He’s almost assuredly not, and his job does not seem to be political at all. It’s surely far more nuanced than that.
Pavelski’s Twitter bio states that he works for GQ, as a self-described “Navel-gazing news nerd doing internet stuff,” but thanks to two seconds of googling from the @refdra Twitter account, Pavelski’s complete background came to light.
1) Best friends with right-wing pundit Kat Timpf
2) Worked for climate-change-denying libertarians at The Heartland Group pic.twitter.com/gPKPYZqJWE
— 2nd hottest girl at college married soy face guy (@refdra) April 22, 2019
here’s a picture of his family’s house, from the Medium post about lying to his boss and building a treehouse https://t.co/JFSQNh9Apvpic.twitter.com/T2kJuxvxSr
— James Wilt (@james_m_wilt) April 22, 2019
Pavelski appeared in an article from the New York Times about Millennials in the workplace in 2016, and, well, it’s impossible to properly set this up. Just read:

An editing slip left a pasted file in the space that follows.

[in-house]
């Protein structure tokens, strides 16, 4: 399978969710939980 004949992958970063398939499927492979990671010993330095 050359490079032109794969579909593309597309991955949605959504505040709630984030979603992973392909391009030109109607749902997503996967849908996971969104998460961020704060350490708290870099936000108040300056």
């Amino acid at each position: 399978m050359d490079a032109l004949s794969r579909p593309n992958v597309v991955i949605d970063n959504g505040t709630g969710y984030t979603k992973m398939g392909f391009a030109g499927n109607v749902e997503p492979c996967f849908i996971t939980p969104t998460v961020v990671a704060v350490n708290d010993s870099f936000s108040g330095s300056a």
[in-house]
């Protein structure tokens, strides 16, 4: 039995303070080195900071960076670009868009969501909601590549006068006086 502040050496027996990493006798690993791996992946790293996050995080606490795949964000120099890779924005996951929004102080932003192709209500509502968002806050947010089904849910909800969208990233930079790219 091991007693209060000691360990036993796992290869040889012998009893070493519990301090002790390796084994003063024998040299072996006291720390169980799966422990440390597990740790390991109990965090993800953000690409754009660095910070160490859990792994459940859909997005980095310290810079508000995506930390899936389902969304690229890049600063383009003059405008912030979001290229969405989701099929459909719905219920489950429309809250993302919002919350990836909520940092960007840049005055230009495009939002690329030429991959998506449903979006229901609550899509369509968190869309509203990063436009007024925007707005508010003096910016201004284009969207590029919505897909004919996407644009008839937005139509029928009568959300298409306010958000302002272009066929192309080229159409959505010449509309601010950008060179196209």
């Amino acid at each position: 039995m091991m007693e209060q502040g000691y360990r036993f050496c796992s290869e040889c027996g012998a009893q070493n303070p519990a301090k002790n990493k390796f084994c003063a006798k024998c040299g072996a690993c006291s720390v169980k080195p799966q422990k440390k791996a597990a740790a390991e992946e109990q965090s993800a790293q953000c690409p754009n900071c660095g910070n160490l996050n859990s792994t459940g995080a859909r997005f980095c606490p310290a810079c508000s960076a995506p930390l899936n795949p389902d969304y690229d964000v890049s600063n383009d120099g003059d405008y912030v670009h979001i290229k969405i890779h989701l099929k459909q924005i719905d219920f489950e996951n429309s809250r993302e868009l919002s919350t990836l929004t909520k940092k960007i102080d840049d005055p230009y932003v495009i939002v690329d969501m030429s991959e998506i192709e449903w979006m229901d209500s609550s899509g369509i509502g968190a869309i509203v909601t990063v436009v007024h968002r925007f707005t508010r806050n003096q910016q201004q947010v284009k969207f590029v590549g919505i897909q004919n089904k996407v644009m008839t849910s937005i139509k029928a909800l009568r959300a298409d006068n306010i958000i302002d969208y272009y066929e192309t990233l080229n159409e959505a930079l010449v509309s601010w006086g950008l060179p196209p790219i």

Joel Pavelski, 27, isn’t the first person who has lied to his boss to scam some time off work.
But inventing a friend’s funeral, when in fact he was building a treehouse — then blogging and tweeting about it to be sure everyone at the office noticed? That feels new.
Pavelski also has written for The Federalist, a right-wing blog that routinely denigrates transgender people and had a “black crime” tag for years. That is far from his only right-wing connection, as his LinkedIn bio states:
“I began my career at The Daily, a Rupert Murdoch-led experiment in creating a dazzling daily magazine specifically for iPads, e-readers and mobile phones.”